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A Bejeweled Bulgur Pilaf with Pomegranate Molasses and Black Garlic Dressing

posted on: Jan 16, 2019

By: Blanche Shaheen/Arab America Contributing Writer

When looking for new recipe ideas, the biggest inspiration can come from the actual ingredients in the Middle Eastern kitchen. Some fresh herbs like mint clipped from a windowsill herb garden, a bag of ripe pomegranates from the farmer’s market, some bulgur grain in the pantry, or an exotic condiment like pomegranate molasses can all feed exciting new dishes. I had these exact ingredients on hand one winter afternoon, which inspired the recipe for this hearty Bulgur Wheat Pilaf. Making wheat into bulgur is an ancient process that originated in the Mediterranean region and has been an integral part of Middle Eastern cuisine for thousands of years. Arab civilizations record eating dried cooked wheat as early as 1,000 B.C.

For people with small means, bulgur was an excellent food that could be stored for long periods of time and was filling and nutritious. As people from the Middle East migrated to the United States, bulgur came with them. There are 4 distinct sizes of bulgur, and for this recipe, I prefer #4, which is the largest sized grain. Bulgur has a nutty flavor and chewy texture that absorbs seasoning very well, as well as offering a good dose of iron, folate, magnesium, protein, and fiber.

This particular salad, which can be considered a pilaf, is like a bowl of jewels, made colorful with sparkling pomegranate seeds, parsley, mint, pistachios, and sultanas, or golden raisins. The flavors and textures are at once chewy, crunchy, nutty, sweet, and savory.  You can serve this dish all year round: in the summer as part of a picnic (as the salad can be eaten at room temperature and is not perishable) as part of a holiday feast (the green and red in the salad add a festive touch) and as a quick side dish any day of the week.  Pomegranate seeds are available all year round in large markets, and you can also keep a supply of pistachios in your freezer ready to use for any last minute recipe. The dressing is simple yet robust because of the pomegranate molasses, which is at once sweet, rich, and tart. The black garlic adds a luxurious touch, but you can use garlic paste or powder if you don’t have black garlic. Black garlic has hints of caramel, with no pungency so you can add it to any dish without cooking it first. To see the  technique of how to make this salad, click on the video below:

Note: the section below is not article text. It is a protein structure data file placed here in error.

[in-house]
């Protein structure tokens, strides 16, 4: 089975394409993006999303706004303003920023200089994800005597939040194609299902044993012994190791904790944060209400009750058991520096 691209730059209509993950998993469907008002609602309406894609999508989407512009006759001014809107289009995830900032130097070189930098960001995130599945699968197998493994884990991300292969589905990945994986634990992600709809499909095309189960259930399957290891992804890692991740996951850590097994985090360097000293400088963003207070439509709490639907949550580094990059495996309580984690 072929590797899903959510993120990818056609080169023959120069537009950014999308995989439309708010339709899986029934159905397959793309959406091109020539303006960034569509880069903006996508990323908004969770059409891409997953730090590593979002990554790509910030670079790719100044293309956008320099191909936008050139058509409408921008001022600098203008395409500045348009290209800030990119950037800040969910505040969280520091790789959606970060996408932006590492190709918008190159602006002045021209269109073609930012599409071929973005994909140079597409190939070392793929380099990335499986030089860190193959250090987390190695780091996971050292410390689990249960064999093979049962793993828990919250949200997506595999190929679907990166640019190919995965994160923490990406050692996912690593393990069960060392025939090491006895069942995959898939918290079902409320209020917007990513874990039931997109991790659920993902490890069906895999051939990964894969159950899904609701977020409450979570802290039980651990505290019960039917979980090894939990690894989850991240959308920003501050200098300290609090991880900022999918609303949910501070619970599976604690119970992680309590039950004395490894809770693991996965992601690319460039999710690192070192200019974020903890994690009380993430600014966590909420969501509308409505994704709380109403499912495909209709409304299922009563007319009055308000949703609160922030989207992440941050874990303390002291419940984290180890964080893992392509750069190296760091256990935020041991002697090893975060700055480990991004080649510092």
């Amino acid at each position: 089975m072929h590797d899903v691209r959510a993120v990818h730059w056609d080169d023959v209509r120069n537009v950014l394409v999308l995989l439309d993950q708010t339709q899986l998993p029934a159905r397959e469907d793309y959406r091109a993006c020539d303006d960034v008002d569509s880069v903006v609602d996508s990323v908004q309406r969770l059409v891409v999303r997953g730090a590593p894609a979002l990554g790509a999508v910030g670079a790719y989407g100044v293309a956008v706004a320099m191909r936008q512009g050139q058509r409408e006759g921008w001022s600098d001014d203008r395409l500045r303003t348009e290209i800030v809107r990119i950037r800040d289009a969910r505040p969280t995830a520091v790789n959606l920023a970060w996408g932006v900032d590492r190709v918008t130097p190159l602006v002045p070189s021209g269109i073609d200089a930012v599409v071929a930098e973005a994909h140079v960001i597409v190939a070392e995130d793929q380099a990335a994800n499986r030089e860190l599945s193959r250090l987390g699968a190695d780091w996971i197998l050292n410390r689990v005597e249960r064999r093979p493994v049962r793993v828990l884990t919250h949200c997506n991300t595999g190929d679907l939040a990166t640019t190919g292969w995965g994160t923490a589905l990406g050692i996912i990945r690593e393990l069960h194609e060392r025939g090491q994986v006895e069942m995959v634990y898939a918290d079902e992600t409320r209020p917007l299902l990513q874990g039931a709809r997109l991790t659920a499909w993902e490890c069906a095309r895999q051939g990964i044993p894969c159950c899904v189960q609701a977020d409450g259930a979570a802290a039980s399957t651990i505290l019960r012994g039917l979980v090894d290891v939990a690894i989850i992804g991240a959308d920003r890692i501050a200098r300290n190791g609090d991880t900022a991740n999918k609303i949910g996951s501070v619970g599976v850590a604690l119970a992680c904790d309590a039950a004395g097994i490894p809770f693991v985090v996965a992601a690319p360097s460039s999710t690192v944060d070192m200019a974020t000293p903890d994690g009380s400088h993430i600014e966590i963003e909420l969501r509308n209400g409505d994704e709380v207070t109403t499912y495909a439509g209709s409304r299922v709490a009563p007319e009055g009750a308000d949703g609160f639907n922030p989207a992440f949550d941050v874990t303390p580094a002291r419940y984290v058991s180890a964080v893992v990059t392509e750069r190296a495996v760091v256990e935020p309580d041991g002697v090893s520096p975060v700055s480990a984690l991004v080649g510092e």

1 cup bulgur #4 (largest variety)

1 tbsp butter

1 Shallot minced

1 ½ cup broth (either chicken or vegetable)

1 tsp cumin

1 tbsp tomato paste

¼ cup Pomegranate seeds

1/2 cup parsley, chopped

¼  cup fresh mint, chopped

¼ cup feta cheese, crumbled

¼ cup sultanas (or you can use any other dried fruit you like)

¼ cup shelled, roasted, and salted pistachios

½ cup garbanzo beans (canned)

Salt and pepper to taste


1 large bulb black garlic (or 1 tsp garlic powder)

1 tbsp pomegranate molasses

2 tbsp extra virgin olive oil

Heat butter in a saucepan, and add shallots. Saute until translucent. Add the bulgur wheat and incorporate with the shallots. Add the tomato paste, cumin, about ½ tsp salt and broth, and bring up the heat so the mixture could boil. Once boiling, reduce heat and cover, cooking for 20 minutes or according to package directions (finer bulgur wheat requires less time to cook). In the meantime, prepare the dressing. In a small food processor, add the black garlic (or garlic powder) along with the pomegranate molasses and olive oil. Whirl together. Once the bulgur is cooked, let cool until lukewarm temperature. Add the rest of the ingredients to the bulgur (from the pomegranate seeds to the garbanzo beans). Drizzle the pomegranate molasses dressing over the bulgur mixture and toss gently to combine. Season with salt and pepper to taste.


Blanche Shaheen is a journalist, food writer, and host of the cooking show called Feast in the Middle East. She specializes in Arab cuisine of the Levant and beyond. You can check out her cooking video tutorials and cultural commentary on growing up Arab American at    Her recipes can also be found at